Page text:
A unicorn is a mythological creature. Strong, wild, and it was impossible to tame by man. A Roman naturalist records it as "a very ferocious beast, similar in the rest of its body to a horse, with the head of a deer, the feet of an elephant, the tail of a boar, a deep, bellowing voice, and a single white horn, two cubits in length, standing out in the middle of its forehead."
Both hunters and zoologists have generally disbelieved the existence of the unicorn. Yet there are animals bearing on their heads a bony protuberance more or less like a horn, which may have given rise to the story. The rhinoceros horn, as it is called, is such a protuberance, though it does not exceed a few inches in height, and is far from agreeing with the descriptions of the horn of the unicorn.
The nearest approach to a horn in the middle of the forehead is exhibited in the bony protuberance on the forehead of the giraffe; but this also is short and blunt, and is not the only horn of the animal, but a third horn, standing in front of the two others.
It was traditionally believed that a virgin who was naked sitting beneath a tree could only catch the delicate unicorn. The unicorn, who craves purity, would be irresistably drawn to the girl and lie down with his head in her lap. While it slept, the hunter could capture it. If, however, the girl was merely pretending to be a virgin, the unicorn would tear her apart.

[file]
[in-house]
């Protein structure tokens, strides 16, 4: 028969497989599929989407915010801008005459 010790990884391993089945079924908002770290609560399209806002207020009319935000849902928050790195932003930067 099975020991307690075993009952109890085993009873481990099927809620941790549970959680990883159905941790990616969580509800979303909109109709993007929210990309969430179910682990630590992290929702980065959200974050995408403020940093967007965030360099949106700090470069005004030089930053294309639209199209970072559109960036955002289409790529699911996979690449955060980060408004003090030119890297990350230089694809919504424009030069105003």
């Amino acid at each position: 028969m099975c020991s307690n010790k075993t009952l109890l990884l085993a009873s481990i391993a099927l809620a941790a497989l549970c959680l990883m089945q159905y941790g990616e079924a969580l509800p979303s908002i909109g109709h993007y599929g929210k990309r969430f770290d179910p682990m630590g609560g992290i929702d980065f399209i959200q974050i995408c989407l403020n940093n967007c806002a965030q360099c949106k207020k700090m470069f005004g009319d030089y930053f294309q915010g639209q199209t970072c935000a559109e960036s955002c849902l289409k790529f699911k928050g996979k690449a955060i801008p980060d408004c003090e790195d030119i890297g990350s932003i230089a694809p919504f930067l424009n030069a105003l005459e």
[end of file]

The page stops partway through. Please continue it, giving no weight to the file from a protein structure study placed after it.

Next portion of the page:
Throughout the stories of the unicorn, its horn, the alicorn, is said to have great medicinal powers. In Ctesias’ writings, the dust filed from the horn was supposed to protect against deadly diseases if mixed into a potion. Or, if one drank from the horn, they would be protected against any poison. Often, a narwhale tusk was sold as an alicorn, and it was often ground up and used for its magical properties.